The Constitutional review discussions got underway Monday between the Cayman Islands and the United Kingdom amidst an appeal from the Opposition that the talks be held in public.
In his opening remarks during the talks at the Ritz-Carlton, Grand Cayman, Leader of the Opposition McKeeva Bush said that in the interests of transparency the public should be permitted to listen in.
‘I believe that since you are here they should be open or else they might as well have been in the United Kingdom,’ he said.
But Head of the UK delegation, Mr. Ian Hendry said that the talks would not be held in public because he had no authority to agree to that.
Furthermore, he said he did not believe it would be a sensible way of proceeding.
‘If these discussions took place throughout in public I know, I don’t just think, I know that we would not reach a conclusion. This is a negotiation . . . and in a negotiation the key is forbearance and compromise and persuasion and a result, which is the acceptance of both sides – the Cayman Islands and the United Kingdom.
‘And I know from bitter experience . . . that if negotiations are held in private they were more likely to get acceptance, forbearance and tolerance.’
He added that at the end of the four days of talks he would be prepared to answer to a press briefing on the proceedings.
Mr. Hendry also noted that while the United Kingdom negotiating team approach constitutional review with no preconceived agenda, the United Kingdom team would wish to discuss some changes to the current Constitution.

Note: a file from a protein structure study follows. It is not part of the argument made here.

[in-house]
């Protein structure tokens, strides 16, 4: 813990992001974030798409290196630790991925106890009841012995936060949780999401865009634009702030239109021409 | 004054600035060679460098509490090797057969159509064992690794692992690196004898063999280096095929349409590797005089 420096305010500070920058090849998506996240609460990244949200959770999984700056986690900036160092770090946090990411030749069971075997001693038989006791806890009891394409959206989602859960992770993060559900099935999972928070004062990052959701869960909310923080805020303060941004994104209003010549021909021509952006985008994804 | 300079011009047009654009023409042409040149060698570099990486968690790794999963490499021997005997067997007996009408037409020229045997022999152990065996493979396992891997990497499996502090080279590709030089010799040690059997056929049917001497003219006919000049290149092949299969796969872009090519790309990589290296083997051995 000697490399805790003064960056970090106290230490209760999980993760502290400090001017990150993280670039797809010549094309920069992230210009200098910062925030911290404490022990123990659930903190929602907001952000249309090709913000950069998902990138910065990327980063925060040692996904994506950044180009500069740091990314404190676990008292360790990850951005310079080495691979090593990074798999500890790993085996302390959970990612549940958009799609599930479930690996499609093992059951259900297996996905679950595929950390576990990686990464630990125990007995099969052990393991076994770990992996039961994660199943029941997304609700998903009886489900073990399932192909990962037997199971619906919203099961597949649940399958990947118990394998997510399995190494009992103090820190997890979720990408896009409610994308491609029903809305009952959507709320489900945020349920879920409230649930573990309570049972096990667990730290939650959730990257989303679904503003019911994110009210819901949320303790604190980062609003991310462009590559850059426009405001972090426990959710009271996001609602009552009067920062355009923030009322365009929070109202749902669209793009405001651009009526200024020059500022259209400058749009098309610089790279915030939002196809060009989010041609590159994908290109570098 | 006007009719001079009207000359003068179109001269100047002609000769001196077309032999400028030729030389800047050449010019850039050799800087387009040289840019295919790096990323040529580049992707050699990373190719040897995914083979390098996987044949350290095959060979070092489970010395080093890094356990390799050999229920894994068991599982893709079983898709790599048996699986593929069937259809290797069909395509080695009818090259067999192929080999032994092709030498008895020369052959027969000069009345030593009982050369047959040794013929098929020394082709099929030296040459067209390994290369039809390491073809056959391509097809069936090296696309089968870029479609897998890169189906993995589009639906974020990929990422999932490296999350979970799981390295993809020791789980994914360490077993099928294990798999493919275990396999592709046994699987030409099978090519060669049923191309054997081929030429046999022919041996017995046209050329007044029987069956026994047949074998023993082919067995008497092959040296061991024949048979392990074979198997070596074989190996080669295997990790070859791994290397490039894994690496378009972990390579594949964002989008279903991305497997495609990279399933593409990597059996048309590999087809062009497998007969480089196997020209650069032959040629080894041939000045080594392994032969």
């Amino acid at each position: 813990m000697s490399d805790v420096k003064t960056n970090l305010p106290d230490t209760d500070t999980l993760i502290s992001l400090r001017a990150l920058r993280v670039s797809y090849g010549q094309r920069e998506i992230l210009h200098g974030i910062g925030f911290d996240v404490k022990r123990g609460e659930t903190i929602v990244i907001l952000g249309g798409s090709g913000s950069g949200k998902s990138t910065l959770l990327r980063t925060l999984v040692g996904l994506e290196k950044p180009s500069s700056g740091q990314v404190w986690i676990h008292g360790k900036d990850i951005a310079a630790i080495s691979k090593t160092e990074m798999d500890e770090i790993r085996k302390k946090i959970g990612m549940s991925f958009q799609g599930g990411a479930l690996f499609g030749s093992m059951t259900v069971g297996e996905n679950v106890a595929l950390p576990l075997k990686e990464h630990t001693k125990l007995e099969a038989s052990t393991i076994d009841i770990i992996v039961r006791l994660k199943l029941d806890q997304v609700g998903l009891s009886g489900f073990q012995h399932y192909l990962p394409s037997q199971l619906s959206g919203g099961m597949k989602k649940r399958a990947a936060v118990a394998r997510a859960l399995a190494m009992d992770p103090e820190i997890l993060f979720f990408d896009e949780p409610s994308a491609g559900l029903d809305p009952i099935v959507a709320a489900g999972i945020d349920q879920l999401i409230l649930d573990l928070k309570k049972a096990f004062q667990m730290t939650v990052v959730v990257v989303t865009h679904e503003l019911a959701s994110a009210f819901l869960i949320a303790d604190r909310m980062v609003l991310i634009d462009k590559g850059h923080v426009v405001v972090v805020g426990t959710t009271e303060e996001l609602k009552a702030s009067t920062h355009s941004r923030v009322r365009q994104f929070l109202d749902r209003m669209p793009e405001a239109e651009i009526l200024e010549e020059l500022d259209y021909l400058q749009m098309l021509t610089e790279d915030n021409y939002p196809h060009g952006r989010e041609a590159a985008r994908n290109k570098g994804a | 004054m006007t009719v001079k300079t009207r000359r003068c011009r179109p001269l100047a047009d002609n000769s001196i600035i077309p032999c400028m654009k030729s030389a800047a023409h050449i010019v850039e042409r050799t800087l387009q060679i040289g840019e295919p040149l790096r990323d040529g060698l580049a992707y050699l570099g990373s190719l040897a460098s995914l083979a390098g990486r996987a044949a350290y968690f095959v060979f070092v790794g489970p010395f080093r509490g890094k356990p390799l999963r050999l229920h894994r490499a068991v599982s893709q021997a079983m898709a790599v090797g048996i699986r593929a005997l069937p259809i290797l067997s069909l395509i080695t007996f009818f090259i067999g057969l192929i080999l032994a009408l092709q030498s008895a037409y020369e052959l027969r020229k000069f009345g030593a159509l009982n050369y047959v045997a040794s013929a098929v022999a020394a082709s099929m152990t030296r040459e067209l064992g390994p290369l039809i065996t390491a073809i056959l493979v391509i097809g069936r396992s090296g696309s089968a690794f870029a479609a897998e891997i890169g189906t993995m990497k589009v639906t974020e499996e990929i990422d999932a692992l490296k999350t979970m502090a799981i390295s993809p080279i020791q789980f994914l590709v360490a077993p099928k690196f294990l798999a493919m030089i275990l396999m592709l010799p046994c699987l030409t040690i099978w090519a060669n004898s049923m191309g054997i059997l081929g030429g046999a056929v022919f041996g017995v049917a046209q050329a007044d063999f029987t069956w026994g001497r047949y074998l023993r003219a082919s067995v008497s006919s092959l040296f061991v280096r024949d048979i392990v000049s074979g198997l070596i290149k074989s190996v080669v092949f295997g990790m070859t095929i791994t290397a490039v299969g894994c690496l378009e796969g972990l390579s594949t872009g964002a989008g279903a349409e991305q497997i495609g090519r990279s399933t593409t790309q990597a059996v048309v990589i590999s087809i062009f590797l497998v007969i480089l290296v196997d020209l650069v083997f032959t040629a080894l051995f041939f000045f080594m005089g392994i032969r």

He stated that the United Kingdom has a strong interest in the inclusion of an up-to-date fundamental rights chapter in the Cayman Islands Constitution.
Mr. Hendry noted that the FCO Minister for the Overseas Territories had previously said in a letter to the Leader of Government Business:
‘The British Government would not agree to a new Cayman Islands Constitution that did not include an up-to-date human rights chapter. . .’
Mr. Hendry said that in the light of experience with other overseas territories, the process of constitutional review may well require more than one round of discussion, if necessary with a final round in London with the responsible UK Minister to try to resolve the most difficult outstanding issues.
But in all respects, he said, the United Kingdom team will be striving for the best possible outcome for the Cayman Islands that is consistent with the United Kingdom’s continuing responsibilities for the Cayman Islands.
‘These responsibilities include ensuring good governance, a non-political civil service and police force, the independence of the judiciary, the maintenance of law and order, the fulfilment of international obligations, and the minimisation of contingent liabilities.’
Leader of Government Business Kurt Tibbetts spoke about the talks being a golden opportunity to refine the system of government and make it relevant to the times and for the future.
‘It’s not so much about our future but that of our children and grandchildren. Let’s give them a legacy of which they can be proud,’ he said.
Mr. Bush noted that the talks are not about the UDP or the PPM but about all the people of these islands.